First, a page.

Saturday, March 2, 2024
EsportsFeatures

Kylie Gabor has Tier 1 ambitions for SLAYPEX

It’s been just about a year since streamer and drag artist Kylie Gabor launched SLAYPEXa monthly competitive Apex Legends tournament that’s entirely focused on centering marginalized players and content creators. Since then, the tournament has grown quite a bit, with professional players like Hamb1no participating in the upcoming SLAYPEX Invitational Pride event.

But Gabor has her sights for SLAYPEX set even higher. Gayming sat down with her to discuss her goals for the event going forward.

How does it feel to be coming up on the first anniversary of SLAYPEX?

Honestly, I don’t know if it’s hit me yet. Time just went by so fast and I just get caught up in the month that I’m focused on for the tournament. I guess it’ll probably hit me when the tournament happens in June.

But I think it’s amazing because I’ve met so many cool people, I brought so many amazing people into the community and gave them the confidence to participate in other tournaments besides SLAYPEX. And we’ve gotten over like 600 people in the SLAYPEX Discord, which is really cool to see.

How would you say the tournament has changed over the past year?

I don’t think anything has really changed that deeply. The only thing that has really changed within, I want to say, maybe like three months or so after the first one was the organization of SLAYPEX. It’s become so much easier. I’ve gotten help from BoomTV, which is a tournament hosting website. They have been so amazing. I work directly with them to help organize and get the signups on there, because originally, I would release a Google Doc and have everyone sign up and type their names in. And I would have to sit there for hours, organizing the teams, putting them together. But now they can do it themselves, and pick their own teams, and that kind of stuff.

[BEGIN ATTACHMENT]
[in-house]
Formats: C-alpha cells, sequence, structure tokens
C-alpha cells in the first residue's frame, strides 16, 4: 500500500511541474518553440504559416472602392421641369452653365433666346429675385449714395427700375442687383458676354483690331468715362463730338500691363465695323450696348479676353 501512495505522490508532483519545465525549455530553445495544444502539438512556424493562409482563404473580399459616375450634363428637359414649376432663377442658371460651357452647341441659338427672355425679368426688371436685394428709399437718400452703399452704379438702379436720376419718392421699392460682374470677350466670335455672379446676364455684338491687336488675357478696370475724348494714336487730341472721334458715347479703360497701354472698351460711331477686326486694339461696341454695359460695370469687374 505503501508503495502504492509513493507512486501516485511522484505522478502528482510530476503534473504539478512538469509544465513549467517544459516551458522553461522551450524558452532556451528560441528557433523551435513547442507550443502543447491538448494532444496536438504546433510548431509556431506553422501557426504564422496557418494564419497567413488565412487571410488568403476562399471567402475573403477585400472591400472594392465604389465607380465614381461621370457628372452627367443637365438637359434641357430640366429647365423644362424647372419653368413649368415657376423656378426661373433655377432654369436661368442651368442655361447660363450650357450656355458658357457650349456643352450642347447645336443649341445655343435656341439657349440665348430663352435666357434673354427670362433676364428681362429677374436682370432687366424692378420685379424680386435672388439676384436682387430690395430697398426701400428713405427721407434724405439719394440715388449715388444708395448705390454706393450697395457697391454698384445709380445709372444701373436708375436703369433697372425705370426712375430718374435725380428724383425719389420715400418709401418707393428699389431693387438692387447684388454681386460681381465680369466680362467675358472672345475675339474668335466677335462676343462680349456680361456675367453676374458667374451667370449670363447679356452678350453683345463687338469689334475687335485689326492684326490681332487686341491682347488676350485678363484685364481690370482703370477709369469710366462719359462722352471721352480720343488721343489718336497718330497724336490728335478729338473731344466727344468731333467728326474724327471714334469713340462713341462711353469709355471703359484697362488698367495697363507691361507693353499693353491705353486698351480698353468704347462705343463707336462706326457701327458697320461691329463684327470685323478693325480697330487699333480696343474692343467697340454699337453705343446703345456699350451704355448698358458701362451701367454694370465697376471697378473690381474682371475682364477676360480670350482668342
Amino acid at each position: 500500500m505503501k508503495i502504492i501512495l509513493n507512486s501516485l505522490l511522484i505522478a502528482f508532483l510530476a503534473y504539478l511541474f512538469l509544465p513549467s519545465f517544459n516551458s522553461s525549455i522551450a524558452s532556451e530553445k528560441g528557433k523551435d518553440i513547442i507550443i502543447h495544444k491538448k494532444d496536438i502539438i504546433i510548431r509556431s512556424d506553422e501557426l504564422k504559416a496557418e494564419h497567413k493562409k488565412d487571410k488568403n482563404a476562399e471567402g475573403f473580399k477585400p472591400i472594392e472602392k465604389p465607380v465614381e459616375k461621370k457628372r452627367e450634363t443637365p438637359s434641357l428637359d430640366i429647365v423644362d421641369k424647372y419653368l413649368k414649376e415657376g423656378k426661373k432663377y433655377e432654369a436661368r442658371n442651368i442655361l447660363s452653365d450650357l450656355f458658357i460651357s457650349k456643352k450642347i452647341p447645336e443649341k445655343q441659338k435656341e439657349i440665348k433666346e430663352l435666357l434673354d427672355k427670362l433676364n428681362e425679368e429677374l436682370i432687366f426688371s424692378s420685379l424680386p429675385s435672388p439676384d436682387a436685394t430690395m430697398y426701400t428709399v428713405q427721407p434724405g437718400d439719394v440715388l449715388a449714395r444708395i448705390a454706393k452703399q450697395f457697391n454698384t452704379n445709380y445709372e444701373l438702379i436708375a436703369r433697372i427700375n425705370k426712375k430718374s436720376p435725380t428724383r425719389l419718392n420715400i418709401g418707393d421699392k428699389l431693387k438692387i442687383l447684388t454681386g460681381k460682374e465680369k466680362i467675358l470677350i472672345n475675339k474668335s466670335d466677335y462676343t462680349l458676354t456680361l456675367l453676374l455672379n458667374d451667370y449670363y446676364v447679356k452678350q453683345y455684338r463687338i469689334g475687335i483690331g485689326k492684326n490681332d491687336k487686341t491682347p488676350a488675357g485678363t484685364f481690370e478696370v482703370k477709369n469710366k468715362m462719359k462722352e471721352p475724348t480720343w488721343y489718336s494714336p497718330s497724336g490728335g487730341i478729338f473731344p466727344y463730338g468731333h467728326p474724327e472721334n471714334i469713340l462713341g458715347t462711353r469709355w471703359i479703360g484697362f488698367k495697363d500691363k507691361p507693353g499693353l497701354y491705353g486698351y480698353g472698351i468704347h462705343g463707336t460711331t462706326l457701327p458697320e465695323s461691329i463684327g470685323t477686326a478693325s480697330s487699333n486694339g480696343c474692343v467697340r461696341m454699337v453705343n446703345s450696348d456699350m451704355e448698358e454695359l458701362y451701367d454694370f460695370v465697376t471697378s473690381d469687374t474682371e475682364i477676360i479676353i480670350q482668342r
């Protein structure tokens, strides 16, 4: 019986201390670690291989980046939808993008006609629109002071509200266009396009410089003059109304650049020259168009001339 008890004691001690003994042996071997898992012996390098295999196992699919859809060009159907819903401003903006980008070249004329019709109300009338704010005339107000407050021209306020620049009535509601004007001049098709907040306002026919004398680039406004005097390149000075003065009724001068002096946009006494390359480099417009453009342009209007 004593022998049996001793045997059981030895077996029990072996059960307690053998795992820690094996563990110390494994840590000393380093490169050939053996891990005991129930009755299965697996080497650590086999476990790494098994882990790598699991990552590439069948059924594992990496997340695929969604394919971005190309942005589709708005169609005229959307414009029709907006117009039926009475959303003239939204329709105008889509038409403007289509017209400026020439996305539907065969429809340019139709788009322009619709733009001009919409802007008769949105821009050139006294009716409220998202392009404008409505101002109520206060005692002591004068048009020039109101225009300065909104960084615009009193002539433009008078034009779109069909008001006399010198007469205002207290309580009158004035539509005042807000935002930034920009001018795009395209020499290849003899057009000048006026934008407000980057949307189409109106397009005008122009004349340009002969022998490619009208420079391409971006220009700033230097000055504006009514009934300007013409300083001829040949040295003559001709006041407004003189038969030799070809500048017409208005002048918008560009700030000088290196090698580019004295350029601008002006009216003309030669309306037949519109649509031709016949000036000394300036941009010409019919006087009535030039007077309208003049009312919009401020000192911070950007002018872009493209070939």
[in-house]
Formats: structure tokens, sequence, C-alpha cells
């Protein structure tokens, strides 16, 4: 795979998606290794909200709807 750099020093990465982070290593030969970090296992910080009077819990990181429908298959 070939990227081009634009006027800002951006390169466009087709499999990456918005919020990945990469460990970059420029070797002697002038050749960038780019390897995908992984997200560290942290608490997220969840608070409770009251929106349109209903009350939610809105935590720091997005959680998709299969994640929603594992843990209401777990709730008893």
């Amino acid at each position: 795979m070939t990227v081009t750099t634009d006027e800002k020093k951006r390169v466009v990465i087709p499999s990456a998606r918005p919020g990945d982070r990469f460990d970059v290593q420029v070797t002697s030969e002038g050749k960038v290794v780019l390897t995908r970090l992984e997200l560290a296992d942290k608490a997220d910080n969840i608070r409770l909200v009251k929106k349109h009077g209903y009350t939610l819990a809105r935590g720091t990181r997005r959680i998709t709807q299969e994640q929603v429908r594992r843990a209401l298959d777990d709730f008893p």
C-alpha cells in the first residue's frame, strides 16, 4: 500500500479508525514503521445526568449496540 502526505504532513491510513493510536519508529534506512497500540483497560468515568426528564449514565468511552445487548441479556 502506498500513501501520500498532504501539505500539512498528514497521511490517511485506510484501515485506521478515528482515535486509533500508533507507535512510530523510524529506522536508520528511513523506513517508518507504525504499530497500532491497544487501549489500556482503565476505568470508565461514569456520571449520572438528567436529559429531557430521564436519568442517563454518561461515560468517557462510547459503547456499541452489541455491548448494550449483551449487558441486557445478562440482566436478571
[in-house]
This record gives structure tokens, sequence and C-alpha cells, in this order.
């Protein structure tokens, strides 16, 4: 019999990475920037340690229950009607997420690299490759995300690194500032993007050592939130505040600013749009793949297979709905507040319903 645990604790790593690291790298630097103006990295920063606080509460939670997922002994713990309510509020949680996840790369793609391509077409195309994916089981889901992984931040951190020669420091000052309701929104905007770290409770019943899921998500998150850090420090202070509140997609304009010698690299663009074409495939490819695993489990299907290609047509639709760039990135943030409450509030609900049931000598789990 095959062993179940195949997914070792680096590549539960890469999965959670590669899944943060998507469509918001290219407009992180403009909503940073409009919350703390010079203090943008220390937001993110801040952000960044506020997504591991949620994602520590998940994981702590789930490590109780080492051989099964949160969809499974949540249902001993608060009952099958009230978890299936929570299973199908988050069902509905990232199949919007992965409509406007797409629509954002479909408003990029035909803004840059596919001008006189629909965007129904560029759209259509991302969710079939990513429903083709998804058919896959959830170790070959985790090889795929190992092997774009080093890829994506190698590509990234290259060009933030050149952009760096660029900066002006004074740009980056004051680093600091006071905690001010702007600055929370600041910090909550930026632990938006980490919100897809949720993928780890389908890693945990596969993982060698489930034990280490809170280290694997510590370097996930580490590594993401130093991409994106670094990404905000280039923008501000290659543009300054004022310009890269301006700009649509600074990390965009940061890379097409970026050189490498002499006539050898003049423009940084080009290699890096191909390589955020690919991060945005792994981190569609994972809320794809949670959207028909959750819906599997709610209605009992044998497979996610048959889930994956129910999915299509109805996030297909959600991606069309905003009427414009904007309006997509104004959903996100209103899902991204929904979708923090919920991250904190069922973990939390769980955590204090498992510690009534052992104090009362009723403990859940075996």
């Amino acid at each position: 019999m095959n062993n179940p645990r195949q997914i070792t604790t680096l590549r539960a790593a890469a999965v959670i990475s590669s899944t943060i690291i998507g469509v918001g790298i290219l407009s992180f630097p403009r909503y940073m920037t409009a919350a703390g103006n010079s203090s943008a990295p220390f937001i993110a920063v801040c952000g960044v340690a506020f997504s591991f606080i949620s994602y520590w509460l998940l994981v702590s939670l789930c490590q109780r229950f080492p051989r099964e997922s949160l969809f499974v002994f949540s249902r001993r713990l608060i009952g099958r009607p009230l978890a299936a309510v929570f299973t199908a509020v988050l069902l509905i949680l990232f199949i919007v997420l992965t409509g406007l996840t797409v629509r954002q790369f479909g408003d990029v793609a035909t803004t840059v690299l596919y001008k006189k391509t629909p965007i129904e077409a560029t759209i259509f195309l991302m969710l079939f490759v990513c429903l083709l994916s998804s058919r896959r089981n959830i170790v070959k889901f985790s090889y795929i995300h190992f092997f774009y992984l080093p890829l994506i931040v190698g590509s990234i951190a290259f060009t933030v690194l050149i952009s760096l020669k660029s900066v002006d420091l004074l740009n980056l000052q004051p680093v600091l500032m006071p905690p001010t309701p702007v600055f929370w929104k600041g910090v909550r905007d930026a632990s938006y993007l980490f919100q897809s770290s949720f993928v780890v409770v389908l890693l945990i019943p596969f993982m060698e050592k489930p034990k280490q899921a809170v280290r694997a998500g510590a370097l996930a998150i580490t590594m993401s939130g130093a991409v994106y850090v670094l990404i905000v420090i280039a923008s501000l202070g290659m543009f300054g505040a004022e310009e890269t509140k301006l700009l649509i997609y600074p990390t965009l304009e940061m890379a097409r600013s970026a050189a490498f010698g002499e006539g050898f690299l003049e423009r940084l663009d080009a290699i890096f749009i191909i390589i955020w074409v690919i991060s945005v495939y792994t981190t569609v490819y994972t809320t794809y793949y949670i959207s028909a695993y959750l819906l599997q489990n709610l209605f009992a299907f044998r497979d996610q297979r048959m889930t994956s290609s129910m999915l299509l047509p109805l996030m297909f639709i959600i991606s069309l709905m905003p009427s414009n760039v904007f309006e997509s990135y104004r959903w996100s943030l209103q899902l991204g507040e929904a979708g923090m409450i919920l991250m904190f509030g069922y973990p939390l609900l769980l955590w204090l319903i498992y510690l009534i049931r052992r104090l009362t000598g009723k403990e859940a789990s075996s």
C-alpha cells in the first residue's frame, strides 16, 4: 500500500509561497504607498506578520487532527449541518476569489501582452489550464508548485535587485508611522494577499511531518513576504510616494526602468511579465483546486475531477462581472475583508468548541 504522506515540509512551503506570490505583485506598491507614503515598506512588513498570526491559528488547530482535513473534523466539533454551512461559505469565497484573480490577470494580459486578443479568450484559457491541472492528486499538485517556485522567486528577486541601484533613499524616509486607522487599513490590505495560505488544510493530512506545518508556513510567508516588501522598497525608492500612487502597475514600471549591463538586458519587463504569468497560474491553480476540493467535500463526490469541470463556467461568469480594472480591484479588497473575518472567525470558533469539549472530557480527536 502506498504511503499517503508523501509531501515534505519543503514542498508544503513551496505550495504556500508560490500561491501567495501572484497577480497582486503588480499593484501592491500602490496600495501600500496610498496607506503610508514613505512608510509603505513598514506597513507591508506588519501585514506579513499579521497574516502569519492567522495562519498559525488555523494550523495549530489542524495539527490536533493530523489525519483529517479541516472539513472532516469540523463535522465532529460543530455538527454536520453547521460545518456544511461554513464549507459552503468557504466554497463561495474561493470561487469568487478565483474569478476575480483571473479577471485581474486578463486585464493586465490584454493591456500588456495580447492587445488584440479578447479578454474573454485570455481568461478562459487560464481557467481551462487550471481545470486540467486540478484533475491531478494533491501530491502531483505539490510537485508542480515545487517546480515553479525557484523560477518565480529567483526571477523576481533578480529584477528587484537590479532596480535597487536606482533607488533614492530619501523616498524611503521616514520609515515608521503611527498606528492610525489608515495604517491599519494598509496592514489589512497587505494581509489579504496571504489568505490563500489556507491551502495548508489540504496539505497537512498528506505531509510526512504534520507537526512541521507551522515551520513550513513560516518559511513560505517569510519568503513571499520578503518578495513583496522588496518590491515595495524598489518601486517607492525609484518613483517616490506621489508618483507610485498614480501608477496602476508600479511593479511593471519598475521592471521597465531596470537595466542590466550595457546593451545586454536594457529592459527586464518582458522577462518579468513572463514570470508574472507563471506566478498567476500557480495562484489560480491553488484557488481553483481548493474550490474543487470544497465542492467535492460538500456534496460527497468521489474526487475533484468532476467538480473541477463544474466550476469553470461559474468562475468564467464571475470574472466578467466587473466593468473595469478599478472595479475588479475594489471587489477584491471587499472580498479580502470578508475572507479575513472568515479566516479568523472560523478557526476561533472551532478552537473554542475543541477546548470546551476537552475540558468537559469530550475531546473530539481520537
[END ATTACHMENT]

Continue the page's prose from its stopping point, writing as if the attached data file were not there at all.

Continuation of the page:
Also the anxiety that came with it, now that’s gone. And now things run a lot more smoothly because I think I ironed out most of the wrinkles that came my way throughout the year.

What would you say you’ve learned about tournament organizing so far?

That people will have issues no matter what. It could be the best tournament ever, but people are going to have stuff to say whether it’s negative or positive.

I’ve also started to learn a lot more that when people sign up to sign up it can throw off other people’s motivation to be in some of these events, because they see that people sign up and those people don’t show up. And I’ve got to really decipher how to negate that.

What are some of your plans/goals for SLAYPEX going into its second year?

I want bigger prizes to make it almost like a Tier 1 tournament, and not just a Tier 4, smaller, queer tournament. I want it to be up there with all these like big pro players because we deserve the space. The LGBTQIA+ community deserves the opportunity to be in that Tier 1 tournament aspect, and not just something that’s kind of “oh it’s just there to be there.”

So my goal is just to put it on the forefront and actually really, really push the marketing and stuff behind it to get as far as possible.

Are you planning any other themed tournaments, like last year’s Halloween event?

I don’t have any themed ones planned, but I’ve really been wanting to do a solo tournament. I think it would be really cool to see a solo tournament, and that way it’ll split up the prizing a lot more, so there will be a lot more prizing for the one person who wins.